For a few weeks beginning 23 October 2017, we will be performing occasional maintenance on this CERT Secure Coding wiki. This is a general notification announcing our maintenance plans.
We are planning the maintenance to minimize the impact to users. There will be several phases of maintenance, and we will provide more detailed information for each phase, such as expected maintenance periods and expected impacts. During the most significant periods of maintenance, we will provide a read-only version of the wiki, but not allow editing. That should only affect contributors, and not the vast majority of users of the system.
When the maintenance is complete, user accounts and histories will be retained for registered users. But, registered users will need to reset your password through the site’s “forgot password” mechanism. We will provide more information and instructions before and after that phase of the maintenance.
We expect all maintenance to be complete by early November. If you have any concerns, please send email to firstname.lastname@example.org, referencing the Secure Coding wiki.
This site supports the development of coding standards for commonly used programming languages such as C, C++, Java, and Perl, and the Android™ platform. These standards are developed through a broad-based community effort by members of the software development and software security communities.
For more information about this project and to see tips on how to contribute, please see the Development Guidelines.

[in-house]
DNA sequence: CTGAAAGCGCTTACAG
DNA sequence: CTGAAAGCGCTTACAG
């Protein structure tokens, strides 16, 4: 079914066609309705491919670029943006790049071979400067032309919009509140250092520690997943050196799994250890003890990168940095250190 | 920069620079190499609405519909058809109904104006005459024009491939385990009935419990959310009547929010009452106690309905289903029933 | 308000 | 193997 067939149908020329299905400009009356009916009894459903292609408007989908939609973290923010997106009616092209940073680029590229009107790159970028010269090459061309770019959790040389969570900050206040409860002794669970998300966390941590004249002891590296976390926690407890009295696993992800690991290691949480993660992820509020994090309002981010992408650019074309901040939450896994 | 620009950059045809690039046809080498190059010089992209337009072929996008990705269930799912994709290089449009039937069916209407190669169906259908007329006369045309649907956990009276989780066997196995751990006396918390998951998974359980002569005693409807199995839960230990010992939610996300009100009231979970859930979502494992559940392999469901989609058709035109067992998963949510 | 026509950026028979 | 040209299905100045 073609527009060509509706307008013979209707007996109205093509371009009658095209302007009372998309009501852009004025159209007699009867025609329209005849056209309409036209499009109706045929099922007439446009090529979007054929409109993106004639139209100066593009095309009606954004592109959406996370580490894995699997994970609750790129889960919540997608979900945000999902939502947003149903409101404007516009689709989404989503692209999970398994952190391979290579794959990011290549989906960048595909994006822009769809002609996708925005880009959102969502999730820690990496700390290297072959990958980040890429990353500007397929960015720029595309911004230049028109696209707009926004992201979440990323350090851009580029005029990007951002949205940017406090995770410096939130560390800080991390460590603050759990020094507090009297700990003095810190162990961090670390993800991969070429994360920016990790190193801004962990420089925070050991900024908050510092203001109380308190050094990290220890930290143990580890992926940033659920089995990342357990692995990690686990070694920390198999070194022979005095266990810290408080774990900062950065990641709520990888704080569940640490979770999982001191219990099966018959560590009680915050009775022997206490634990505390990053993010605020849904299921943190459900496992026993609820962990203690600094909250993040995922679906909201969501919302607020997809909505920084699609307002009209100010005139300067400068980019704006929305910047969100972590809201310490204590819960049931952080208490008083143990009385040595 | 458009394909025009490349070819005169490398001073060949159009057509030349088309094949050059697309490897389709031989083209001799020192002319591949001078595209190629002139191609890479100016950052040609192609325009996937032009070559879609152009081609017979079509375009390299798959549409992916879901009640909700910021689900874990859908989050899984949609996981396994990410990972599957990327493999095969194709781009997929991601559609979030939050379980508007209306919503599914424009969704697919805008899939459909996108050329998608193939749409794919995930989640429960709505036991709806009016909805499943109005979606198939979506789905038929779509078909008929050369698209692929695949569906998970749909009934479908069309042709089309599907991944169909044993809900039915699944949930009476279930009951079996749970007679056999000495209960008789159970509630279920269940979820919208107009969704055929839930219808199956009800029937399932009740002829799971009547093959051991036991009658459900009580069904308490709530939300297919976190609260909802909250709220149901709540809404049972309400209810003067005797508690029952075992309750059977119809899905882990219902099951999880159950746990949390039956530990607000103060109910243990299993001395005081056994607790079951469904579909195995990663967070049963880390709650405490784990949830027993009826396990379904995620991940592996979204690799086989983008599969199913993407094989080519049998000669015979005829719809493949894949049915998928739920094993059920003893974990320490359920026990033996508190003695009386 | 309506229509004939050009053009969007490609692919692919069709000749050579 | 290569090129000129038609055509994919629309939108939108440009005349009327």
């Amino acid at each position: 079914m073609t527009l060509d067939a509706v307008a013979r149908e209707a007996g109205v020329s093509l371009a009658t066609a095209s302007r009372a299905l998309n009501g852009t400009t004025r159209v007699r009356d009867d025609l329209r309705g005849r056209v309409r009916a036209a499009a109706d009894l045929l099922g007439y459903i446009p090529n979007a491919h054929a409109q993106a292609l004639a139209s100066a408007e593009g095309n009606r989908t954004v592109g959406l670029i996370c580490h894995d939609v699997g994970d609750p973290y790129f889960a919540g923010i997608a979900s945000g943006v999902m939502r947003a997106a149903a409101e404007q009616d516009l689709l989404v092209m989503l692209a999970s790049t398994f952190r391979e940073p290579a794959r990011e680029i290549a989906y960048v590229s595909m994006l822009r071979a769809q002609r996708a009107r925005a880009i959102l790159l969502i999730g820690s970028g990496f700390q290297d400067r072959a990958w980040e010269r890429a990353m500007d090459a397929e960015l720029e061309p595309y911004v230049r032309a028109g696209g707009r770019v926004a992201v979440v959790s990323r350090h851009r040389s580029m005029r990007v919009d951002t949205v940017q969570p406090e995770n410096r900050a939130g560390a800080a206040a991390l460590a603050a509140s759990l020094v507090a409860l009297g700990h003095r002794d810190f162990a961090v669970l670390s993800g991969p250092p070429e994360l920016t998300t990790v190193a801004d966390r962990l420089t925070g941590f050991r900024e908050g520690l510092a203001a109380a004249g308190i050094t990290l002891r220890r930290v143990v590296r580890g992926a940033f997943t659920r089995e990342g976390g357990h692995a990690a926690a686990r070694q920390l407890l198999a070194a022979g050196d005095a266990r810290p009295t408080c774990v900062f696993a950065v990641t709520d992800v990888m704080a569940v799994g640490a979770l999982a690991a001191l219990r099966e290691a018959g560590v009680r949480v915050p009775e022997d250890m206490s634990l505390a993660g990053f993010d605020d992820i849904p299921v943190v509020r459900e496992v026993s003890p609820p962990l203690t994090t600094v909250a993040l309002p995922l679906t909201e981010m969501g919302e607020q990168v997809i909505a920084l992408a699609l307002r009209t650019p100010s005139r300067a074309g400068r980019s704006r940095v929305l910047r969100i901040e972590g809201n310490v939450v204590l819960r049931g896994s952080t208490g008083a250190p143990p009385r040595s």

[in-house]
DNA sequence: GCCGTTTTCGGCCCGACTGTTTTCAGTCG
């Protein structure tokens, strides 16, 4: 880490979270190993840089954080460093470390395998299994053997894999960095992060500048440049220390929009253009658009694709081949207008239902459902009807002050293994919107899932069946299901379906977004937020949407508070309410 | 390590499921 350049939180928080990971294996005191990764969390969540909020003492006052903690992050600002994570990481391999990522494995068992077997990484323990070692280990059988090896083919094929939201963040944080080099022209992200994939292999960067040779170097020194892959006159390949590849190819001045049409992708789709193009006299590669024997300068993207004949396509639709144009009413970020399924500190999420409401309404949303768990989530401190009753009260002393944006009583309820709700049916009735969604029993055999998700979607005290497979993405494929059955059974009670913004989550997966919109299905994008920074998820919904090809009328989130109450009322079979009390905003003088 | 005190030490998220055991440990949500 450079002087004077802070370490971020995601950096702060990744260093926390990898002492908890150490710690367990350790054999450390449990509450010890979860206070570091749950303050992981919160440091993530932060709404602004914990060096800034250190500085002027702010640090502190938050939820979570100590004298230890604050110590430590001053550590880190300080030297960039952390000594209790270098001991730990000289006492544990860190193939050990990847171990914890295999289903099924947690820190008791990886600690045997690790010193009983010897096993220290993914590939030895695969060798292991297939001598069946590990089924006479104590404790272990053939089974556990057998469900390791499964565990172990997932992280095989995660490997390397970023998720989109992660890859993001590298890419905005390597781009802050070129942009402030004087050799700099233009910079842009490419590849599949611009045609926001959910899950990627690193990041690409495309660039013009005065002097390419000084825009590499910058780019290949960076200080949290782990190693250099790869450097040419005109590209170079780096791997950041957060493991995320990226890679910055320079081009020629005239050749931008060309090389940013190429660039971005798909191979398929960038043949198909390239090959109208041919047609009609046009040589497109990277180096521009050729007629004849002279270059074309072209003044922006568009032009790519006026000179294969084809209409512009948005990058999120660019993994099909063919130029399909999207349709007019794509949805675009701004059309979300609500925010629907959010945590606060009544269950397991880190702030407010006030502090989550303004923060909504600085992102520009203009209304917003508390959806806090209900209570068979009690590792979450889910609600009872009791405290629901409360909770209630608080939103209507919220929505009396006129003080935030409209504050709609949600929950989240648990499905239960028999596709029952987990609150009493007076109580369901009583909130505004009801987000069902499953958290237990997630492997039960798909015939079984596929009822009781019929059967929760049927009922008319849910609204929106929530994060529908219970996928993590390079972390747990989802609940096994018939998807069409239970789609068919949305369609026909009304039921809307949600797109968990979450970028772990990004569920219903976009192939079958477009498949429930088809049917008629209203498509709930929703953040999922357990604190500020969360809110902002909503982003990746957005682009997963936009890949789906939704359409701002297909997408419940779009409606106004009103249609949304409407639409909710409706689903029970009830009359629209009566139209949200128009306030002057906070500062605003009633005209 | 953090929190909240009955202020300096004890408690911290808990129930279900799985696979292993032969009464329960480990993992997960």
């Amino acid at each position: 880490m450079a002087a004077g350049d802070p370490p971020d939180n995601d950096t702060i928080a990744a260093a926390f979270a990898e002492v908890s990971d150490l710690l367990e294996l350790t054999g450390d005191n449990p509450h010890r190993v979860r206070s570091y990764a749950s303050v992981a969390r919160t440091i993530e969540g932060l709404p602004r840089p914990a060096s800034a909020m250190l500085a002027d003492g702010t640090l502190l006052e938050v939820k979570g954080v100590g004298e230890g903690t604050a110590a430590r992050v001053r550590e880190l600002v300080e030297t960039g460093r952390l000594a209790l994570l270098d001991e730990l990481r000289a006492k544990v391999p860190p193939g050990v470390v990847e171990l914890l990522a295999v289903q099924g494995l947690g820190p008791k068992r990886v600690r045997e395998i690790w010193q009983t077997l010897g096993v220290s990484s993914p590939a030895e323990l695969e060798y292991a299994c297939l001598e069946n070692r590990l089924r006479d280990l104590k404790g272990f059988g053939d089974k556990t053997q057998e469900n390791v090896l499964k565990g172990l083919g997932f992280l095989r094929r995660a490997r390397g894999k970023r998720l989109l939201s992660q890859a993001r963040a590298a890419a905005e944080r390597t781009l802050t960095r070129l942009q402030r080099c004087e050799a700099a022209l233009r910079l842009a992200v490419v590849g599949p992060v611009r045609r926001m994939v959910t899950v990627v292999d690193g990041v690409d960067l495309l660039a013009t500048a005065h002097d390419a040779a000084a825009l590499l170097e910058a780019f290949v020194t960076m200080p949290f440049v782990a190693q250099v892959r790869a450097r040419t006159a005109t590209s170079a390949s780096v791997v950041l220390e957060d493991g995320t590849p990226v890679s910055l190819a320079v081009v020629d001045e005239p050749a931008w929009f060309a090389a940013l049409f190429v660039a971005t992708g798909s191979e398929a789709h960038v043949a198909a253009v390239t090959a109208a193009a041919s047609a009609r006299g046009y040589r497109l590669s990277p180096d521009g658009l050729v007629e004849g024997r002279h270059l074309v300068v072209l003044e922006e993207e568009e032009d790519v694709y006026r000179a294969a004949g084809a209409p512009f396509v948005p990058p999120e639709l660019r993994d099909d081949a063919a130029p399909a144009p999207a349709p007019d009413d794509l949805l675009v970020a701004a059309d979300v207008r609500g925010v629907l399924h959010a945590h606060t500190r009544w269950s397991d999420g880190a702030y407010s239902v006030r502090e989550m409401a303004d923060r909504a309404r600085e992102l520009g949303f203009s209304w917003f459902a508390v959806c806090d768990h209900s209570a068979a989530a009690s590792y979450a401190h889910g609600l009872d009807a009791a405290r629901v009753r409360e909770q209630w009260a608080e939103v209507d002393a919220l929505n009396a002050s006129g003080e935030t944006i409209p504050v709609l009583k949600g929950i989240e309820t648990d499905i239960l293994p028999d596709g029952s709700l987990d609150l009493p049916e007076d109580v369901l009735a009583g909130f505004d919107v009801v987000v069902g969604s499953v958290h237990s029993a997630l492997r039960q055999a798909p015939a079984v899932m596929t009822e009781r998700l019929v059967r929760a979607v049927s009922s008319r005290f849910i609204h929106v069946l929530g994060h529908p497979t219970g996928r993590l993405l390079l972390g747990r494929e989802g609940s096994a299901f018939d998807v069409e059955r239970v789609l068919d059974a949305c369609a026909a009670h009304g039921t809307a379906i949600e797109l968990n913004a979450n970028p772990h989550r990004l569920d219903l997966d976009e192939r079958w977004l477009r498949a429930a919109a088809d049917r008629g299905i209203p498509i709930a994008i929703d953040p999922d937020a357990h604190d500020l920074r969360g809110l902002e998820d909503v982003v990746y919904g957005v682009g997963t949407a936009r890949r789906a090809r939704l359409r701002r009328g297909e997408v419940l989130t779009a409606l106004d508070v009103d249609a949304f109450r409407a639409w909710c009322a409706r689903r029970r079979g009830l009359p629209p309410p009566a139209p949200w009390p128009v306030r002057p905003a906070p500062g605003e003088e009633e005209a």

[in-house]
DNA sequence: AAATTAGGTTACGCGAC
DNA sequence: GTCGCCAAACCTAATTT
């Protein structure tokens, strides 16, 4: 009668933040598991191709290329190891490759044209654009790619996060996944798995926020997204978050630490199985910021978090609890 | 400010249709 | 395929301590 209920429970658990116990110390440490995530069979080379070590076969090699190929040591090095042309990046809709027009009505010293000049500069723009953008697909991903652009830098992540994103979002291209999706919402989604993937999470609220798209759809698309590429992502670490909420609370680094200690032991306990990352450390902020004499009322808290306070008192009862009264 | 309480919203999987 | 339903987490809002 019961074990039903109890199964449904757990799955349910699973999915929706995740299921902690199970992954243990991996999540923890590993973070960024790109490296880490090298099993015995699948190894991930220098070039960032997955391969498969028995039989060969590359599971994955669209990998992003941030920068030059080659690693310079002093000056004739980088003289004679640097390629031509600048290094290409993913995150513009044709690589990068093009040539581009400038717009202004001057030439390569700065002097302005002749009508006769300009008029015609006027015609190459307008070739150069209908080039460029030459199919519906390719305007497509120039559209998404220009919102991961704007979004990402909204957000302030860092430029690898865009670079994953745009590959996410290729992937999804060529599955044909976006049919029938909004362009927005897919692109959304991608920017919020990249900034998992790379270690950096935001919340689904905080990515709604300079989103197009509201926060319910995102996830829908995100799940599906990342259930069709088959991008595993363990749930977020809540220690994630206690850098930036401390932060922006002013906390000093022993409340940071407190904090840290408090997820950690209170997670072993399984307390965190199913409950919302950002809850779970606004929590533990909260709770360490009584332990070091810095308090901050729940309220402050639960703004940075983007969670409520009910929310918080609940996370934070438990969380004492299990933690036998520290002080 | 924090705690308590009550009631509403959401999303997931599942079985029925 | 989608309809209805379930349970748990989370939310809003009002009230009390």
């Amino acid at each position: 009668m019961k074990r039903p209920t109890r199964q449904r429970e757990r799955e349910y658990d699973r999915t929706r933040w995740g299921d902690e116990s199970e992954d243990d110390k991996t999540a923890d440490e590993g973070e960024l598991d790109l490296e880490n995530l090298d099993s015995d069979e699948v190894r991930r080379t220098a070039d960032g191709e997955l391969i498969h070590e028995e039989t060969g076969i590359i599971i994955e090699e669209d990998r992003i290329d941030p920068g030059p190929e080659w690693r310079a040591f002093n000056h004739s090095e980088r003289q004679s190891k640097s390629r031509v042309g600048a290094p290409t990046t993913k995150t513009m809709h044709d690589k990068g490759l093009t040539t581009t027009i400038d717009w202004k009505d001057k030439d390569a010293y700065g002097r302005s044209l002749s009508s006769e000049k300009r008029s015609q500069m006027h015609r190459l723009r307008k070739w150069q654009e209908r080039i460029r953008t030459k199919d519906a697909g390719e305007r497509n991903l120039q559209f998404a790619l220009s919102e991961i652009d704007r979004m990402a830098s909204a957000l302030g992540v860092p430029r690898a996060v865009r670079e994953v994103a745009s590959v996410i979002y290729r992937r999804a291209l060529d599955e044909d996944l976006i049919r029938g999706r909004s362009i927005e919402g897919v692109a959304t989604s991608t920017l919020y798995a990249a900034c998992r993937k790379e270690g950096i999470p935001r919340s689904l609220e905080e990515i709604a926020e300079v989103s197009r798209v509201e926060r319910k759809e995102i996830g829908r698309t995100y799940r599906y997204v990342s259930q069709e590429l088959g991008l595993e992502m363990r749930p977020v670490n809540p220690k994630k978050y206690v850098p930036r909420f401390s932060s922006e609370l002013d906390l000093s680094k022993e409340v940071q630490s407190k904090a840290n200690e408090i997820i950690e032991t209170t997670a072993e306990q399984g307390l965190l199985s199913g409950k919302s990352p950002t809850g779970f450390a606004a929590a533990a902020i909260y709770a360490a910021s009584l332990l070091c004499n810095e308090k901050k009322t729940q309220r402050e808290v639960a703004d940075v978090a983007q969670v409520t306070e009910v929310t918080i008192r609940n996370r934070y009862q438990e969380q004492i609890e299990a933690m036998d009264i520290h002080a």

The following development areas enable you to learn about and contribute to secure coding standards for commonly used programming languages C, C++, Java, and Perl. Contact us to comment on existing items, submit recommendations, or request privileges to directly edit content on this site.
The Android robot is reproduced or modified from work created and shared by Google and used according to terms described in the Creative Commons 3.0 Attribution License.
Android is a trademark of Google Inc.
August 2017: The Summer 2017 Edition of the newsletter was published on 21 August 2017.
April 2017: David Svoboda writes in the SEI Blog about the CERT C++ Secure Coding Guidelines.
March 2017: The SEI CERT C++ Coding Standard (2016 Edition) is released.
March 2017: The Spring 2017 Edition of the newsletter was published on 27 March 2017.
March 2017: Mark Sherman writes in the SEI Blog about Experiences Using IBM Watson in Software Assurance.
January 2017: Lori Flynn writes in the SEI Blog about Prioritizing Security Alerts: A DoD Case Study.
January 2017: Will Klieber writes in the SEI Blog about Automated Code Repair in the C Programming Language.
November 2016: Will Klieber, Will Snavely, and David Svoboda each present at SecDev 2016.
September 2016: Aaron Ballman writes in the SEI Blog about newly developed rules for Secure Coding in C++11 and C++14 .
September 2016: David Svoboda presents Common Exploits and How to Prevent Them at the Secure Coding Symposium.
August 2016: Watch Bob Schiela and Mark Sherman talk about adopting Secure Coding on the From Secure Coding to Secure Software webinar, recorded August 17.
August 2016: The Secure Coding in Java certificate program becomes available.
June 2016: The SEI CERT C Coding Standard (2016 Edition) is released.
The Secure Coding eNewsletter provides timely information about CERT secure coding standards.
The Summer 2017 Edition of the newsletter was published on 21 August 2017.
The Top 10 Secure Coding Practices provides some language-independent recommendations.
The CERT Secure Coding Style Sheet provides guidance on writing about the Secure Coding Initiative.
Visit the the Secure Coding section of the CERT website for the latest publications written by the Secure Coding team.
Contact us if you